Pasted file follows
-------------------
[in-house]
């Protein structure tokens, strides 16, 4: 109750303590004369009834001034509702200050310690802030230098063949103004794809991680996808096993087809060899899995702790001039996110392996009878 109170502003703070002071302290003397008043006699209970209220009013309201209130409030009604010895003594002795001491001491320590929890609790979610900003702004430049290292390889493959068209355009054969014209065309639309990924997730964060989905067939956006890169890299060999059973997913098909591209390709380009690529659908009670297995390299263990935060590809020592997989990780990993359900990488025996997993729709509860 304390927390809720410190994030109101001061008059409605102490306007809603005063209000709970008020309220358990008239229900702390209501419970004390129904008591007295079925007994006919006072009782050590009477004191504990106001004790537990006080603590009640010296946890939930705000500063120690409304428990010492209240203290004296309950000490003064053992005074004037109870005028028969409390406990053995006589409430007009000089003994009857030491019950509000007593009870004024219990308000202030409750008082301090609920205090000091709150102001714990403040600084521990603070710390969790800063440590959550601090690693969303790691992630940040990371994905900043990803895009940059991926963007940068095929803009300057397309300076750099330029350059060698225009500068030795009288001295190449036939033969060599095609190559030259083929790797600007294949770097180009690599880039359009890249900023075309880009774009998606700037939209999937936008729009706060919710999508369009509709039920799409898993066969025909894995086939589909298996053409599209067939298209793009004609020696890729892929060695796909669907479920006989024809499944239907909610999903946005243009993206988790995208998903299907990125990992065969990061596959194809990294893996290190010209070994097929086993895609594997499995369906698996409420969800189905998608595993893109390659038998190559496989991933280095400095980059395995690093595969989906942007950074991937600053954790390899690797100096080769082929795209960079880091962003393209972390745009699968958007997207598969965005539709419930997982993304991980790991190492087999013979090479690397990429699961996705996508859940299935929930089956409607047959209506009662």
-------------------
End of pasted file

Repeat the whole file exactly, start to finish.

[in-house]
């Protein structure tokens, strides 16, 4: 109750303590004369009834001034509702200050310690802030230098063949103004794809991680996808096993087809060899899995702790001039996110392996009878 109170502003703070002071302290003397008043006699209970209220009013309201209130409030009604010895003594002795001491001491320590929890609790979610900003702004430049290292390889493959068209355009054969014209065309639309990924997730964060989905067939956006890169890299060999059973997913098909591209390709380009690529659908009670297995390299263990935060590809020592997989990780990993359900990488025996997993729709509860 304390927390809720410190994030109101001061008059409605102490306007809603005063209000709970008020309220358990008239229900702390209501419970004390129904008591007295079925007994006919006072009782050590009477004191504990106001004790537990006080603590009640010296946890939930705000500063120690409304428990010492209240203290004296309950000490003064053992005074004037109870005028028969409390406990053995006589409430007009000089003994009857030491019950509000007593009870004024219990308000202030409750008082301090609920205090000091709150102001714990403040600084521990603070710390969790800063440590959550601090690693969303790691992630940040990371994905900043990803895009940059991926963007940068095929803009300057397309300076750099330029350059060698225009500068030795009288001295190449036939033969060599095609190559030259083929790797600007294949770097180009690599880039359009890249900023075309880009774009998606700037939209999937936008729009706060919710999508369009509709039920799409898993066969025909894995086939589909298996053409599209067939298209793009004609020696890729892929060695796909669907479920006989024809499944239907909610999903946005243009993206988790995208998903299907990125990992065969990061596959194809990294893996290190010209070994097929086993895609594997499995369906698996409420969800189905998608595993893109390659038998190559496989991933280095400095980059395995690093595969989906942007950074991937600053954790390899690797100096080769082929795209960079880091962003393209972390745009699968958007997207598969965005539709419930997982993304991980790991190492087999013979090479690397990429699961996705996508859940299935929930089956409607047959209506009662």